The short list finally consisted of six Indian firms, each of which could be visited within one day of a central point. Billing rates of the short-listed firms could not be compared with precision because of variations in proposed staffing and payment plans, but tended to range from under $10 to $15 per hour. Others that didn’t make the short list ran as high as $60. The extreme range created some questions at the time as to where reality lay, as all firms were essentially drawing from the same labor pool. Subsequent experience and relationships have provided assurance that the top quoted rates were beyond excessive. The very best firms continue to provide staff with the skills we were seeking in the $10 to $20 per hour range. Incidentally, these rates include all equipment, materials, etc.
I flew to India in February ’99 and visited four sites. A fifth was scratched because of its inaccessibility. A primary concern was the ability of the organization to take on the project and finish it. One firm with especially skilled people was rejected because more than half of their entire staff would be assigned to this project. They could just as easily be pulled off if a more attractive project come along; say one that was paying 100% cash.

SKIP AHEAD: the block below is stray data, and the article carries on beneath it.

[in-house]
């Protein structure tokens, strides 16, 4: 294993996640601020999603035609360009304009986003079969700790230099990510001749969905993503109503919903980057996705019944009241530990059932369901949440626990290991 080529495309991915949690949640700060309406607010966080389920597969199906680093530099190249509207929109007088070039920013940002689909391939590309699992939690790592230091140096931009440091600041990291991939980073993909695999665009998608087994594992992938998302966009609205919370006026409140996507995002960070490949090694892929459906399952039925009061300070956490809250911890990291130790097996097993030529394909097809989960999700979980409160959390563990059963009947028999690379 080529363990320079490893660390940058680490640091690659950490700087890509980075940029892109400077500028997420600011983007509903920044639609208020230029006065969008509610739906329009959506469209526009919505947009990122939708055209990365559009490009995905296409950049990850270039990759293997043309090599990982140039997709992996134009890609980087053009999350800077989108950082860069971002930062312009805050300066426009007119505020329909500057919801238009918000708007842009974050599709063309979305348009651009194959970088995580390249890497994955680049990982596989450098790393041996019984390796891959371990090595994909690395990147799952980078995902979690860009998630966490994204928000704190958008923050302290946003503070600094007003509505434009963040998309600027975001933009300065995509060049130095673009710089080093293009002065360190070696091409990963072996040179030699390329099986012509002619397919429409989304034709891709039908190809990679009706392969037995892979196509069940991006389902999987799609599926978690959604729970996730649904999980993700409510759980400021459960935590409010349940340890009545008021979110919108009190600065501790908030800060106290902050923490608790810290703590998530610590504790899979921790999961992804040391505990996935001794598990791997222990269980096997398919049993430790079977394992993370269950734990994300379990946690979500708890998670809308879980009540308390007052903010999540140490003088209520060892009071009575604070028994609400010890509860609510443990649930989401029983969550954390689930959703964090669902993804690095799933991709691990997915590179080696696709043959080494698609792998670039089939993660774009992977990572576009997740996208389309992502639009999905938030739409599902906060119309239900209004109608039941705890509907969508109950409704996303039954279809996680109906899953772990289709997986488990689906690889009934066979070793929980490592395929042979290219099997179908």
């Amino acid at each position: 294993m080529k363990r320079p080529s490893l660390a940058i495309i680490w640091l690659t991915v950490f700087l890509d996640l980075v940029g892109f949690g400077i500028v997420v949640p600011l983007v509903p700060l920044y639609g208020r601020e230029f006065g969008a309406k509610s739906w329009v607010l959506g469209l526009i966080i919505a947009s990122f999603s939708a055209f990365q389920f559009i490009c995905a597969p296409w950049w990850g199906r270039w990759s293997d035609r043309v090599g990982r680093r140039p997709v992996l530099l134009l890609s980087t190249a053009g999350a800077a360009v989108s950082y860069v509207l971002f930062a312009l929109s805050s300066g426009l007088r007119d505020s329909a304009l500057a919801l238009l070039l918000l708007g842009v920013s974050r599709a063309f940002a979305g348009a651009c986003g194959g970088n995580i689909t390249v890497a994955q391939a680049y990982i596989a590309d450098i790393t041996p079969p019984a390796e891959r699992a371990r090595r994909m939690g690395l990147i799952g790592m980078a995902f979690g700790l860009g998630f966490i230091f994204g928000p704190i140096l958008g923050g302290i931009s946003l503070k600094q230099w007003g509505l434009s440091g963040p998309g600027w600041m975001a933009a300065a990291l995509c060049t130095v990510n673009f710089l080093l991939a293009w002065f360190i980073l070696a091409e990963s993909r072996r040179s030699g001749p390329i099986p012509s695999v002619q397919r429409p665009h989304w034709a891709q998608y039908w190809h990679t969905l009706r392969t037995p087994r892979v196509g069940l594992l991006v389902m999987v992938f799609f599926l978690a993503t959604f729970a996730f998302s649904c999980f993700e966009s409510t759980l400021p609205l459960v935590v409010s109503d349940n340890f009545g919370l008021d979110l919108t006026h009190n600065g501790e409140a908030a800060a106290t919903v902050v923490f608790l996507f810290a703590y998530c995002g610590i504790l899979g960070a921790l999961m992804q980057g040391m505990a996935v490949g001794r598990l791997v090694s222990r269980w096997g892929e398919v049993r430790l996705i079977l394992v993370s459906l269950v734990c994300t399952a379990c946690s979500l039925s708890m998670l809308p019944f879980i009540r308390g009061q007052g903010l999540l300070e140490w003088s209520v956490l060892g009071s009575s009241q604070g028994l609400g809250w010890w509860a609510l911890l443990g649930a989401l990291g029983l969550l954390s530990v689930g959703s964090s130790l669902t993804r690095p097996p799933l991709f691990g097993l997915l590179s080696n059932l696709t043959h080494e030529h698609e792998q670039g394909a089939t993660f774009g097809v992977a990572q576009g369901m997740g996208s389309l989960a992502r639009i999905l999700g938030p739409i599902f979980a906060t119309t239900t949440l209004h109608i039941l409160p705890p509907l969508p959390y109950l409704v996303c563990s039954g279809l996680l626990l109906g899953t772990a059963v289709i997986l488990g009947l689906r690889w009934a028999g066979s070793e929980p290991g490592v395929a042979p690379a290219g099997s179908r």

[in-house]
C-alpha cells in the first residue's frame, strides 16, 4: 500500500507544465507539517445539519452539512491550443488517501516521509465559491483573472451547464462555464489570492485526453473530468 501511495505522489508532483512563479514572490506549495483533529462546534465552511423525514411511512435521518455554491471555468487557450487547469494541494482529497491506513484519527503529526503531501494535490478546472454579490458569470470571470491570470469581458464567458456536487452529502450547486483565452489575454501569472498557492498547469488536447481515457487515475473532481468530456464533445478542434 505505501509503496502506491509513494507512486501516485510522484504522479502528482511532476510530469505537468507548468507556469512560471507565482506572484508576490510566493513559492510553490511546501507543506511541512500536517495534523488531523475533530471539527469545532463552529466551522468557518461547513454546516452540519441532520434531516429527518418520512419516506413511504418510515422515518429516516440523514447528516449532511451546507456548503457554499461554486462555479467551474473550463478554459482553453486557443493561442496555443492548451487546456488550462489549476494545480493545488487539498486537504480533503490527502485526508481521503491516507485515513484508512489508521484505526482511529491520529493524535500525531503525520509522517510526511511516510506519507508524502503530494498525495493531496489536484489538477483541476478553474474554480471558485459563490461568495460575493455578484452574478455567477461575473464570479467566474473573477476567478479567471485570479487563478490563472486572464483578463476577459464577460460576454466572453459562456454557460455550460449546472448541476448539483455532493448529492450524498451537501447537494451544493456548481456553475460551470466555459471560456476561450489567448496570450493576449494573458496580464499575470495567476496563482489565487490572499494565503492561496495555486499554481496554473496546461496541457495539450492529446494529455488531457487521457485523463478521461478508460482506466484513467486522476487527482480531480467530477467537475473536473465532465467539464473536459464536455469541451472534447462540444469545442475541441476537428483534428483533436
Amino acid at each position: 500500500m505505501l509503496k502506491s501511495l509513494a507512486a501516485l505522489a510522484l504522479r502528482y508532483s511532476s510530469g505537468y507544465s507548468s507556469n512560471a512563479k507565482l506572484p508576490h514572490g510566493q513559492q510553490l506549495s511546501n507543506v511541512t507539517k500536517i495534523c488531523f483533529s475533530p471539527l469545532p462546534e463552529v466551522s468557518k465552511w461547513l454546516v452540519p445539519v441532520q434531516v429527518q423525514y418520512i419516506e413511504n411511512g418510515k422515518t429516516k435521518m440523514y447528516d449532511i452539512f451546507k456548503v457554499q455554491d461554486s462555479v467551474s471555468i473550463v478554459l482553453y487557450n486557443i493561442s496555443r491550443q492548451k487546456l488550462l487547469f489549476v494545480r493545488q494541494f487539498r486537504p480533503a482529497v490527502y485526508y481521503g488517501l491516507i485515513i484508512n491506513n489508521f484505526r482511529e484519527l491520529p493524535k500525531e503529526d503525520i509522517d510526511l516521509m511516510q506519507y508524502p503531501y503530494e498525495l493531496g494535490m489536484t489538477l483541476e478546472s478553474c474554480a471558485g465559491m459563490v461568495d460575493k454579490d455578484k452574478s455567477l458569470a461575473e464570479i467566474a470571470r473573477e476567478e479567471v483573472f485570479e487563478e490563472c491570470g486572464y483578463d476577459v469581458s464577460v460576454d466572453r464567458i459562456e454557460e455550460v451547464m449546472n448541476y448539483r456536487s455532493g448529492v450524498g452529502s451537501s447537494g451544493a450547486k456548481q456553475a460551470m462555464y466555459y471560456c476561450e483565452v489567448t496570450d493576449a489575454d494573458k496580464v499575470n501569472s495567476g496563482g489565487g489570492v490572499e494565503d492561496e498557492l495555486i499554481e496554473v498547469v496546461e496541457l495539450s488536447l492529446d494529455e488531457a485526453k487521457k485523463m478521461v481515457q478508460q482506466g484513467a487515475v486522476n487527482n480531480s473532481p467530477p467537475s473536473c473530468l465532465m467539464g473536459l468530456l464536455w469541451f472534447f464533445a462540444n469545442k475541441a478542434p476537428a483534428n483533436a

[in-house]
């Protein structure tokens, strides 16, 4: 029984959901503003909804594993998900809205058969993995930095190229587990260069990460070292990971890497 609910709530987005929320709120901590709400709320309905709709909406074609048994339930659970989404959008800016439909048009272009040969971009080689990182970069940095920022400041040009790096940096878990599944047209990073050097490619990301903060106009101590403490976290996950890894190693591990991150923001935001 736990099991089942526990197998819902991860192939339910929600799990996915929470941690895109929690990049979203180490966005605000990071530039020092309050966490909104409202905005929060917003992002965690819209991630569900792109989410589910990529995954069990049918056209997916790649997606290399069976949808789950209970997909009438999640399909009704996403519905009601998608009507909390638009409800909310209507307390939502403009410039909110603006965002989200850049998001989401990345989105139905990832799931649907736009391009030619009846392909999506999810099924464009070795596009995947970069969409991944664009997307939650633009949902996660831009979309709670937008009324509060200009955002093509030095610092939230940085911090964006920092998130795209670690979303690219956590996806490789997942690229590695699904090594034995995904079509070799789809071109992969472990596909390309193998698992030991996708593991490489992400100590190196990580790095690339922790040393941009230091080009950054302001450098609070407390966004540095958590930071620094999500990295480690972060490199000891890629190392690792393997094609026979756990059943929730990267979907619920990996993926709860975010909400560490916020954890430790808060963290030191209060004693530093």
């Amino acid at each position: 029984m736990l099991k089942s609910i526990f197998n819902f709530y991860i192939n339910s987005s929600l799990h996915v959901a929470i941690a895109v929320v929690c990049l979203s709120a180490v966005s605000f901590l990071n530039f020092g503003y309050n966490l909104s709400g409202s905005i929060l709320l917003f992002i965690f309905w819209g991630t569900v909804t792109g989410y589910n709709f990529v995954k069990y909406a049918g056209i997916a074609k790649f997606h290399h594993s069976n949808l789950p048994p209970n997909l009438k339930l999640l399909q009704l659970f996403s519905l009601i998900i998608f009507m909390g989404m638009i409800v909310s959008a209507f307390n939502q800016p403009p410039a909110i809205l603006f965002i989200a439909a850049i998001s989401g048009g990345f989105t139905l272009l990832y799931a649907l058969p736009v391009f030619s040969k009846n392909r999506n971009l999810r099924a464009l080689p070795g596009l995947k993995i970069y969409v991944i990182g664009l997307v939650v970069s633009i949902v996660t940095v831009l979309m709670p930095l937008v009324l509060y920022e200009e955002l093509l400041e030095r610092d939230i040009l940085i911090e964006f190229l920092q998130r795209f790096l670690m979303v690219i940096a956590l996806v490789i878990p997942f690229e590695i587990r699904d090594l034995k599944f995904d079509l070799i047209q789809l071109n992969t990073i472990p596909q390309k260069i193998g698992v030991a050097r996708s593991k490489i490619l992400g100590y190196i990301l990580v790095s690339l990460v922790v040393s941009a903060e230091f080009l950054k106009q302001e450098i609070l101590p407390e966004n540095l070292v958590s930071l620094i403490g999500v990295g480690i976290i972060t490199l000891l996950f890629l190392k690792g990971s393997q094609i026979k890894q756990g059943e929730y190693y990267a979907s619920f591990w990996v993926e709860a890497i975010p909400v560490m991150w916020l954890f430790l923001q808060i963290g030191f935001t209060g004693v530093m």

The award was made to a firm with more than 100 developers present at the site I visited. I also inspected their massive in-house power generator, a necessity to keep computers operating during frequent public power failures. We finalized terms and signed a contract on the last day of my visit.
I continue to spend a week on site at roughly six-month intervals. We require a monthly report from each staff member who is billed to us, and a summary by the team’s manager. One objective of the periodic visits is to provide an audit of billing through discussions with each individual developer. In the interim, we use ICQ, daily if necessary, for chat sessions and data transfer.
To conclude the ‘personal experience’ component of this paper, we were lucky and we did well. Our contractor has become a real partner with a significant stake in the company and determined to help us succeed. We expect to continue the relationship through both maintenance and development of future product versions.
The Bigger Picture: An Overview